Traditional cruise seasons in Northern Europe are changing and bringing about a breakthrough for winter cruising to Norway, the final panel session of the Seatrade Europe 2013 conference concluded.
(Originally published by Seatrade Insider / editor Mary Bond, with permission to publish at CNNS.no)
Wenche Nygård Eeg, managing director of Cruise Norway, said that Norway was dynamically turning into a year-round destination with a rapidly increasing number of calls in the off-season.
The first winter cruise to Norway took place in 2009 with a visit of Saga responding to a targetted marketing initiative of Cruise Norway.
Calls between January and March have regularly taken place since, led in the main by UK-based operators. German cruise lines have also started calling bringing the number of calls to over 50 next year, a considerable increase over 2013.
Even more significantly, calls in November and December are going to pick up in 2014. While this volume is still limited compared to Norway’s total annual cruise business (about 2,000 calls), winter cruising bears great opportunities for both operators and destinations with the share of passengers booking an excursion significantly higher than in summer.
Nygård Eeg told Seatrade Insider that Port of Alta received around 4,000 passengers in February and March this year, which booked 7,000 excursions – most ships stayed in the port for two days, and a large number of guests participated in two shoreside tours. ‘It of course varies from port to port, but on average in Norway about 50% of all cruise passengers book a shore excursion in summer,’ Nygård Eeg revealed, ‘but in winter, this figure is 80%.’
She said ships calling Norway in winter were fully booked, with guests ready to pay high prices for tailored excursions centred on nature, scenery and the season. Winter tours include sleigh excursions (with sleighs pulled by reindeer, dogs or horses), Ice Hotel stays, and – a particular prime seller – searching for the Northern Lights
MSC Cruises’ corporate operating officer Neil Palomba and Javier Rodriguez Sanchez, port & ground operations manager of Pullmantur, agreed that seasonal extension was a trend but also reminded winter cruises were not equally suitable for all source markets. Palomba said guests from Germany and the UK were receptive to the product, while Italians and Spaniards wished to cruise in warmer winter climates.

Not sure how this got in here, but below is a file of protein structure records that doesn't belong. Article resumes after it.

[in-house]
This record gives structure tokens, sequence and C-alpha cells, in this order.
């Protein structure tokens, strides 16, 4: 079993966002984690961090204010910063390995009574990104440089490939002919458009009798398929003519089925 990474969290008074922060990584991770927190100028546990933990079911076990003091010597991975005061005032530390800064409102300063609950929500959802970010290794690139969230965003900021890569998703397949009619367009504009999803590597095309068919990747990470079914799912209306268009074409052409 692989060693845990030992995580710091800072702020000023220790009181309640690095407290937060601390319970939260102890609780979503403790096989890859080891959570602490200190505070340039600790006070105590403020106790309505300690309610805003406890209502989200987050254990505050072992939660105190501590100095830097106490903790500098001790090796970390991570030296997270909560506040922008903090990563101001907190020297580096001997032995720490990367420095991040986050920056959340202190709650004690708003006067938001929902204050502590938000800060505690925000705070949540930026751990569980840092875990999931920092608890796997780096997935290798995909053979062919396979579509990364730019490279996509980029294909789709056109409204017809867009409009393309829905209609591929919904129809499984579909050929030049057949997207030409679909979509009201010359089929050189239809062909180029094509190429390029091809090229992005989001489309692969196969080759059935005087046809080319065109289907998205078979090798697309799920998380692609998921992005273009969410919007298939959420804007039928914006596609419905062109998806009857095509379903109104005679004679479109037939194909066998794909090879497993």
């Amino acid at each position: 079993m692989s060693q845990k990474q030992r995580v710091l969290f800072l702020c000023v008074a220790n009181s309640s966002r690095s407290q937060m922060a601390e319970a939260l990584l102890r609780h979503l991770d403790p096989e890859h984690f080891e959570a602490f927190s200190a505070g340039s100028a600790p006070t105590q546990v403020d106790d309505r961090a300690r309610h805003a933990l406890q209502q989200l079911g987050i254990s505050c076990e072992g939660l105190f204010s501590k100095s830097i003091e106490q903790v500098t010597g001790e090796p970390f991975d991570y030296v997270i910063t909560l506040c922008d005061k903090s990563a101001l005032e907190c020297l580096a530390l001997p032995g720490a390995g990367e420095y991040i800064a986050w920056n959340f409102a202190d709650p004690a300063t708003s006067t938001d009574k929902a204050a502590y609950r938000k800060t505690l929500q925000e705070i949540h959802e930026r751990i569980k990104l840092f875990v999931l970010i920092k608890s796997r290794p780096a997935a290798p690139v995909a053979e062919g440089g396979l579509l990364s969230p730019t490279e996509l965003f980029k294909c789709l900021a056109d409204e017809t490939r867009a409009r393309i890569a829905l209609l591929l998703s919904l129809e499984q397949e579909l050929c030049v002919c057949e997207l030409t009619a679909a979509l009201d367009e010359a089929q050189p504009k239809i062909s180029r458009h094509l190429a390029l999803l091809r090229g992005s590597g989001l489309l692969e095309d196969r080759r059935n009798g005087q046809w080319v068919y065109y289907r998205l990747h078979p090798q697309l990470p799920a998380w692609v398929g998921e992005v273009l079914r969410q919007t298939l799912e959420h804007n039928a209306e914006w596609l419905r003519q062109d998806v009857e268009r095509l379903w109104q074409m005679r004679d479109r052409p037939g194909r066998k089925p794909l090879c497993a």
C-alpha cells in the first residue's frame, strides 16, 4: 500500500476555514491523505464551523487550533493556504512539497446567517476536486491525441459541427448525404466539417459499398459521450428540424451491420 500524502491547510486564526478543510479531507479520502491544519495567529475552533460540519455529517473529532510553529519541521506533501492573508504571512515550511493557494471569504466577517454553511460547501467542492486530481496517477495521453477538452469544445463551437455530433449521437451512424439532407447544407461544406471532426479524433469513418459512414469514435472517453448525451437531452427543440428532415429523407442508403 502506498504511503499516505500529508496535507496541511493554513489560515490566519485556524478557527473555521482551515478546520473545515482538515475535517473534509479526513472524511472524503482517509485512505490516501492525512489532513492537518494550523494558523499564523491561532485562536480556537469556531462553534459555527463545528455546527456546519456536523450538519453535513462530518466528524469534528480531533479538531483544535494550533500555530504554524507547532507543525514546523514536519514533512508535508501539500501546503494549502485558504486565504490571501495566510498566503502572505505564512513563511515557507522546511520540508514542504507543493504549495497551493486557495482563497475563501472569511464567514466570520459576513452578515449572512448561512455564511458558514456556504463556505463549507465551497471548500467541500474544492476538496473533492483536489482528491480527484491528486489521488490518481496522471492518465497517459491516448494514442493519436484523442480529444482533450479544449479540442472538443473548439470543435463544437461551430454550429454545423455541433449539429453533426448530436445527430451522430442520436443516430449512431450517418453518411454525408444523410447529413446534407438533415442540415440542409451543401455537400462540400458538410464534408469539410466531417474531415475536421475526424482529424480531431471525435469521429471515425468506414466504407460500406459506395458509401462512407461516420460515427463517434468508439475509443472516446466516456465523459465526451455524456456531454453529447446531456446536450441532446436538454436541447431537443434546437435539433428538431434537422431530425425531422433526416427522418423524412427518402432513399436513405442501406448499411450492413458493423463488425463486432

Rodriguez Sanchez, said he could neither see Spanish nor French passengers going on winter cruises to Scandinavia
Palomba called on ports to introduce seasonal pricing: ‘If they are interested to have us in winter, they need to look at their fees structure substantially,’ he said. Many Norwegian ports have seasonal discounts for winter calls already in place, Nygård Eeg remarked.
The change of season patterns is also benefitting ports in continental Europe, as Gerd Drossel, md of Hamburg Cruise Center, stressed. This year’s season in Hamburg – which will see more than half a million passengers being handled – spans from January 7 to December 31. Fred Olsen’s Boudicca will spend New Year’s eve in port and depart again on January 1, 2014, ensuring next year’s season starts on the first day of the year.
Returning to Norway, Nygård Eeg revealed Cruise Norway is also trying to strengthen the country’s foothold for full and partial turnarounds. Apart from Oslo, Bergen and Stavanger, ports in the north – such as Trondheim, Evenes (Harstad/Narvik) Tromsø, Bodø and Lakselv/North Cape are suitable for turnarounds. Seven mainland airports are able to handle Boeing 737 planes. The turnaround option might become especially interesting once the 0.1% sulphur cap enters into force in ECA areas by 2015 – as northern Norway is located outside the ECA zones.
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